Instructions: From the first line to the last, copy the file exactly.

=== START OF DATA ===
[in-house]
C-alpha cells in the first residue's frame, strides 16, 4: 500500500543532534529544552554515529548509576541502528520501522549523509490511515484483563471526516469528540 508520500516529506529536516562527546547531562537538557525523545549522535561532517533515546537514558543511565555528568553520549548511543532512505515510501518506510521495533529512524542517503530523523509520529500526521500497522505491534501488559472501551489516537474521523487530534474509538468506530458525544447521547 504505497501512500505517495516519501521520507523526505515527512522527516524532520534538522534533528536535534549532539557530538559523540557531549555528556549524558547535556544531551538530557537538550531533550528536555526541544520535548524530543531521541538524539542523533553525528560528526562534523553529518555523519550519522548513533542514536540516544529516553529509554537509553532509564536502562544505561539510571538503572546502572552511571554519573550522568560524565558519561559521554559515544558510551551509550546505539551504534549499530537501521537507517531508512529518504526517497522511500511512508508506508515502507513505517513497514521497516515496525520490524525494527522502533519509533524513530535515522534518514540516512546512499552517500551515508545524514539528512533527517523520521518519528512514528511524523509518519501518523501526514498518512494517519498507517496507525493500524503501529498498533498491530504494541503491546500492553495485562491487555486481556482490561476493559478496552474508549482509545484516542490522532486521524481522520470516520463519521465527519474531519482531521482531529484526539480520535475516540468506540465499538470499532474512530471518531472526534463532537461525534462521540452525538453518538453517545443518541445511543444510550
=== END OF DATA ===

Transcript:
[in-house]
C-alpha cells in the first residue's frame, strides 16, 4: 500500500543532534529544552554515529548509576541502528520501522549523509490511515484483563471526516469528540 508520500516529506529536516562527546547531562537538557525523545549522535561532517533515546537514558543511565555528568553520549548511543532512505515510501518506510521495533529512524542517503530523523509520529500526521500497522505491534501488559472501551489516537474521523487530534474509538468506530458525544447521547 504505497501512500505517495516519501521520507523526505515527512522527516524532520534538522534533528536535534549532539557530538559523540557531549555528556549524558547535556544531551538530557537538550531533550528536555526541544520535548524530543531521541538524539542523533553525528560528526562534523553529518555523519550519522548513533542514536540516544529516553529509554537509553532509564536502562544505561539510571538503572546502572552511571554519573550522568560524565558519561559521554559515544558510551551509550546505539551504534549499530537501521537507517531508512529518504526517497522511500511512508508506508515502507513505517513497514521497516515496525520490524525494527522502533519509533524513530535515522534518514540516512546512499552517500551515508545524514539528512533527517523520521518519528512514528511524523509518519501518523501526514498518512494517519498507517496507525493500524503501529498498533498491530504494541503491546500492553495485562491487555486481556482490561476493559478496552474508549482509545484516542490522532486521524481522520470516520463519521465527519474531519482531521482531529484526539480520535475516540468506540465499538470499532474512530471518531472526534463532537461525534462521540452525538453518538453517545443518541445511543444510550